Twitter’s ubiquitous 140-character-or-less tweets are not, the company argues, sufficiently similar to email or other forms of stored electronic information to warrant lumping them together with the likes of Google, Microsoft, Facebook, Yahoo!, or Apple, all of which have agreed to restrictive limitations on their public reporting of government surveillance. Twitter has sued the U.S. Government in federal court in California to make its point.
The case arises because the federal Stored Communications Act (“SCA”) authorizes the FBI to issue National Security Letters (“NSLs”) to electronic communication service providers, such as Twitter, compelling them to disclose “subscriber information and toll billing records information” upon an FBI certification that the information sought is “relevant to an authorized investigation to protect against international terrorism or clandestine intelligence activities.” 18 U.S.C. § 2709(a), (b). In addition, various sections of the Foreign Intelligence Surveillance Act (“FISA”) permit the government to seek court-ordered real-time surveillance or disclosure of stored records from an electronic communication service provider; and again various laws prevent recipients of a FISA court order from disclosing information about that order. See 50 U.S.C. § 1805(c)(2)(B); 18 U.S.C. § 793.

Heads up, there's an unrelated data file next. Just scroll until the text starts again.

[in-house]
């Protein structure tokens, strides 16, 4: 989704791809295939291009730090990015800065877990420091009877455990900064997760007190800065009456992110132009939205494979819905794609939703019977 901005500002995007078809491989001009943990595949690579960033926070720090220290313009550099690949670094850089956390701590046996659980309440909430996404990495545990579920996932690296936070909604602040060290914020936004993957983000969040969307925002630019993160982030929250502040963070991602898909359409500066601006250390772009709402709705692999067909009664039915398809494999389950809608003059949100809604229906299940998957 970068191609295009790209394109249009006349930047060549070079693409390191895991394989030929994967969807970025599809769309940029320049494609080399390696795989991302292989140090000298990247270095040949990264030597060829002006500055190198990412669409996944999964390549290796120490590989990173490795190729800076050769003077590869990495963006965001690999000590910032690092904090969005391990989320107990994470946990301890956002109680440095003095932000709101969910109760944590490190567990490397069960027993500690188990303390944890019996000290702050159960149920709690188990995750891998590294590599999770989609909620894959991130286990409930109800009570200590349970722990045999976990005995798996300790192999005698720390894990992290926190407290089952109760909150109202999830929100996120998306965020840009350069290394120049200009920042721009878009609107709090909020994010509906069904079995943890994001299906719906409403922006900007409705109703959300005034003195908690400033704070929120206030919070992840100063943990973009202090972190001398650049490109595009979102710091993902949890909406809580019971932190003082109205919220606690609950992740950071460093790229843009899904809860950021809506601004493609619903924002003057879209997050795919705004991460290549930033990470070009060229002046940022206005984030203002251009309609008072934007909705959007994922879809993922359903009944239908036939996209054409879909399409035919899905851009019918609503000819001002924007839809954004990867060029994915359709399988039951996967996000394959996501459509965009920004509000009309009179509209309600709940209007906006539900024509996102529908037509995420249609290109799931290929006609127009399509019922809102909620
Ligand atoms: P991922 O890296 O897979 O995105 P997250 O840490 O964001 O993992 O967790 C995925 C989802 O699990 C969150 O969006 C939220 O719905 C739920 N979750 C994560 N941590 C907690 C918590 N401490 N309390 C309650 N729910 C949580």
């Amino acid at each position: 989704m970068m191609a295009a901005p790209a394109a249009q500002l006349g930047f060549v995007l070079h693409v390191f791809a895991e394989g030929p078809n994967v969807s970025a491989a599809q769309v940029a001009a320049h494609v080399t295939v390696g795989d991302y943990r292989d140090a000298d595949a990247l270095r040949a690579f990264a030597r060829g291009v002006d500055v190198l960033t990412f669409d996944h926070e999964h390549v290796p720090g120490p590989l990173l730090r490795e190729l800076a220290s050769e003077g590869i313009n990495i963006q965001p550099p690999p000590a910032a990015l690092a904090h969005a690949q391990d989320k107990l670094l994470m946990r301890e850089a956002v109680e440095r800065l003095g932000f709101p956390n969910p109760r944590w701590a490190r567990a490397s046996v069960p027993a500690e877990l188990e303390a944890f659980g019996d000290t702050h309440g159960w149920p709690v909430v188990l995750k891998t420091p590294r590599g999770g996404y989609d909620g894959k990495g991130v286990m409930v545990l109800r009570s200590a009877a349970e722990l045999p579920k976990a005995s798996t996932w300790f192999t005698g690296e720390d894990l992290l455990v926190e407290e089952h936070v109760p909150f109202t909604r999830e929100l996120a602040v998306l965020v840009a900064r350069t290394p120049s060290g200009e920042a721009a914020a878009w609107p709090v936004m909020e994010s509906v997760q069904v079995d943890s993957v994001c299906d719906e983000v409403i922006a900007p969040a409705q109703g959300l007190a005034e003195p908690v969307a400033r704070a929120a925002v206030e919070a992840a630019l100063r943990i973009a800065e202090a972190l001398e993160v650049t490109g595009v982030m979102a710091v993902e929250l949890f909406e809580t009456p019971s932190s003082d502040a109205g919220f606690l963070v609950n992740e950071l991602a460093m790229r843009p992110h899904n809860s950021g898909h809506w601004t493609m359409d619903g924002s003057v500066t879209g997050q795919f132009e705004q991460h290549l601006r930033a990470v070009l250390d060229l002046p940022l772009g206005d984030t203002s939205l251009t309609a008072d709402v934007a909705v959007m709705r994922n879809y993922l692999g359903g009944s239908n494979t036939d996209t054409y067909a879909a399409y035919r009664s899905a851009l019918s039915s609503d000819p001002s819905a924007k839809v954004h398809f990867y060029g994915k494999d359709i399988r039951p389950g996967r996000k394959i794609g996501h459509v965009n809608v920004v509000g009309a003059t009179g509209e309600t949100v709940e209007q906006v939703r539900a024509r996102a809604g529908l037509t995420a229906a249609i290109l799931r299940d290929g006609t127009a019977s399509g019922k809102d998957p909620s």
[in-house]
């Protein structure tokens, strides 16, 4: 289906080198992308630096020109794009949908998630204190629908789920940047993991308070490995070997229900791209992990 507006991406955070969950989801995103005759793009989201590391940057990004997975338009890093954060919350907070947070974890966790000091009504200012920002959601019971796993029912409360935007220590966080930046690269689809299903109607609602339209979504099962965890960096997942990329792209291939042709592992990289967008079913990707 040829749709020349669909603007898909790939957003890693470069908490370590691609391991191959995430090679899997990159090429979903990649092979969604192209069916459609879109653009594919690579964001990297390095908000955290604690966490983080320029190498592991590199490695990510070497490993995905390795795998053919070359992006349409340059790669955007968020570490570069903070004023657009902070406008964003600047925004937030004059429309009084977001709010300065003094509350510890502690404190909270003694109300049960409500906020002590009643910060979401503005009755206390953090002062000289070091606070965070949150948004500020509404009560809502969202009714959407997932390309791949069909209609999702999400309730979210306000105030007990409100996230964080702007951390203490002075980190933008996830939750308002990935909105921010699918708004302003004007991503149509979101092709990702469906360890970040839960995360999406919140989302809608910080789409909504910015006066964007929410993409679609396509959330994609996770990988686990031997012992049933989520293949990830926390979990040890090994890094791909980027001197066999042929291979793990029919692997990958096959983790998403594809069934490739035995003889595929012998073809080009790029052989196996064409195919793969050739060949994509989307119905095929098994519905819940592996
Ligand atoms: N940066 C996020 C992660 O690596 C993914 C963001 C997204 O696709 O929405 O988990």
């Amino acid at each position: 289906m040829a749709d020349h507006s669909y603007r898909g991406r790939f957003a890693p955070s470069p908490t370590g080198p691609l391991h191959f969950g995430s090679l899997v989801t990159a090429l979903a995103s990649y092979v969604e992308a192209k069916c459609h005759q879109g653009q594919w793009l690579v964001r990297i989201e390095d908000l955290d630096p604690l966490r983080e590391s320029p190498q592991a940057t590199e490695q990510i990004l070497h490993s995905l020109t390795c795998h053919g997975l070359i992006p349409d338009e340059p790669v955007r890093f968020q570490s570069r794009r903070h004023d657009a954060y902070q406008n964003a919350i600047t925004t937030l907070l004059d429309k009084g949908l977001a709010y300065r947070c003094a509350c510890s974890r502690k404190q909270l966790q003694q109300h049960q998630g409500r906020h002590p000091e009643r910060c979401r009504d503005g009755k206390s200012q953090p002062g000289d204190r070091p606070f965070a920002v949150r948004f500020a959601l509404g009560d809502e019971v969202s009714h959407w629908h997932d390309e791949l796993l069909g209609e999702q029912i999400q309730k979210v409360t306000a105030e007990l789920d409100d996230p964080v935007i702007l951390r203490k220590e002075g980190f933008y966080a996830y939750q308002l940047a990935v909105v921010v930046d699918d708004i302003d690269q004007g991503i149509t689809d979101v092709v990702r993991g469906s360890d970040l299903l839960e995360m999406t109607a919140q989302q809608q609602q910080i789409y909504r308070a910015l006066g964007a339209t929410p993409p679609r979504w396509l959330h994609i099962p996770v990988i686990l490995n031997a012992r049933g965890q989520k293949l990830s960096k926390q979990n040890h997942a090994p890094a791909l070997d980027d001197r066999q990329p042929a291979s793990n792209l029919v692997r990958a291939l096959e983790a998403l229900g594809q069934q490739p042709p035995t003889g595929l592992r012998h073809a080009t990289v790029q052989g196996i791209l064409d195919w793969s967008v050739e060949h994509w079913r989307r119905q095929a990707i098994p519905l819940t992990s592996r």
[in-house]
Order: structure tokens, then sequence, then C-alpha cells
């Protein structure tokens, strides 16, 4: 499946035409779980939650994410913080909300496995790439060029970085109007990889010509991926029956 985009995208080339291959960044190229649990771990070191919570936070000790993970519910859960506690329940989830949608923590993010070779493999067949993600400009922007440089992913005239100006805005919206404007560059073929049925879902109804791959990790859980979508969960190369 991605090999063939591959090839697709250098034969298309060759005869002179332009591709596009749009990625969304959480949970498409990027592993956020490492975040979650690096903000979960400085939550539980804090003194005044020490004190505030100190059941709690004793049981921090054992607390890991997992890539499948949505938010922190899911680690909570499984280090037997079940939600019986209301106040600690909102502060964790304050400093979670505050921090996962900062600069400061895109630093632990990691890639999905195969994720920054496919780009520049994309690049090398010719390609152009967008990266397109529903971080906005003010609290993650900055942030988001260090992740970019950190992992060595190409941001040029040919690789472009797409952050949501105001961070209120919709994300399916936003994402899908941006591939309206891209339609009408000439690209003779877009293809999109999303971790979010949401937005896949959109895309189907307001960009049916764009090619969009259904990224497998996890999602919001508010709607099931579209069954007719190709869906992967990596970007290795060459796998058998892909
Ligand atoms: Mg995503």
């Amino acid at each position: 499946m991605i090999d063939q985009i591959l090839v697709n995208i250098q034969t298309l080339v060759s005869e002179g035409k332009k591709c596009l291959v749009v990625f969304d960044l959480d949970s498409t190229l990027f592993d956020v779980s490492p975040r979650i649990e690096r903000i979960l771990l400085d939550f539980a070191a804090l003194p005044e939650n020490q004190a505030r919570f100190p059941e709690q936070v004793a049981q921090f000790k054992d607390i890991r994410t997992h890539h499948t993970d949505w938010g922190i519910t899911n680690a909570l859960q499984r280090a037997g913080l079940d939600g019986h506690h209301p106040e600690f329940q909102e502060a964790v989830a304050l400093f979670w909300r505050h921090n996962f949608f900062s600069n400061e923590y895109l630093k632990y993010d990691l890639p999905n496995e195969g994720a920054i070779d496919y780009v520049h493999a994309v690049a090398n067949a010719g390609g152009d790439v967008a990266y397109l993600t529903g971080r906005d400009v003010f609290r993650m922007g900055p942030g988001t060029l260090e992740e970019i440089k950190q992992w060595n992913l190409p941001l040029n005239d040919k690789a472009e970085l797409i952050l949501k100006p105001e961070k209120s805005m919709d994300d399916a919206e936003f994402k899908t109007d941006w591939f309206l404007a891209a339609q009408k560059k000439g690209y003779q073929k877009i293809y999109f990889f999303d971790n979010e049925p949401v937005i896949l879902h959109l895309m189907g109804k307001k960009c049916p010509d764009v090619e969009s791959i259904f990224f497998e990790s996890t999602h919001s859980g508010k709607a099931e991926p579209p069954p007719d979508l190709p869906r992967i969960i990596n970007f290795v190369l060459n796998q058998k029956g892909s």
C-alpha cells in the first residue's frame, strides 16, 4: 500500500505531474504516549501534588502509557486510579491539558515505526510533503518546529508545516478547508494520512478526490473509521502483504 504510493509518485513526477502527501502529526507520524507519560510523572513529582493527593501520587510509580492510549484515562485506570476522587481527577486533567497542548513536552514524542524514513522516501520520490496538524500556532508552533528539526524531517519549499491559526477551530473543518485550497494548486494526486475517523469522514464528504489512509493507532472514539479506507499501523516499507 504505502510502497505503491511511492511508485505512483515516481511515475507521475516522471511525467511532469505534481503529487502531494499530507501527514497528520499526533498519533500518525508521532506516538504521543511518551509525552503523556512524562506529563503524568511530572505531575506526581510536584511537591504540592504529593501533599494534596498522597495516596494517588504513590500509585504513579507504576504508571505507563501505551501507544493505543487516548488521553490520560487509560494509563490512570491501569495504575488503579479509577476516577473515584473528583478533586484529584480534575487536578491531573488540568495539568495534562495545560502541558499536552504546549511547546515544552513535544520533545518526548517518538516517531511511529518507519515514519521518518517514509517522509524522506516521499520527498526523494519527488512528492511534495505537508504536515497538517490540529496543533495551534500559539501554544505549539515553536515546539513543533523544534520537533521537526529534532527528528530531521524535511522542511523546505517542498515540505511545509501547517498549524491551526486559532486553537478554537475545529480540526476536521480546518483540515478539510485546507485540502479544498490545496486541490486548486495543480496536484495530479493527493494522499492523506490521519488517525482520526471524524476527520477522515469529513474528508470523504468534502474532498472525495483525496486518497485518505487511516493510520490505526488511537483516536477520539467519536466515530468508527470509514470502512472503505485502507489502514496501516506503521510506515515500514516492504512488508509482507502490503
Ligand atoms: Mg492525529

Twitter argues that these statutory restrictions prevent it from countering “inaccurate information reported in the media, statements of public officials, and related public concerns regarding [Twitter’s] involvement with and exposure to U.S. surveillance efforts.” Twitter also believes that these various laws — and the government’s interpretation of and reliance on them — are facially invalid and, as applied, violate Twitter’s First Amendment right to engage in speech regarding a matter of significant public concern.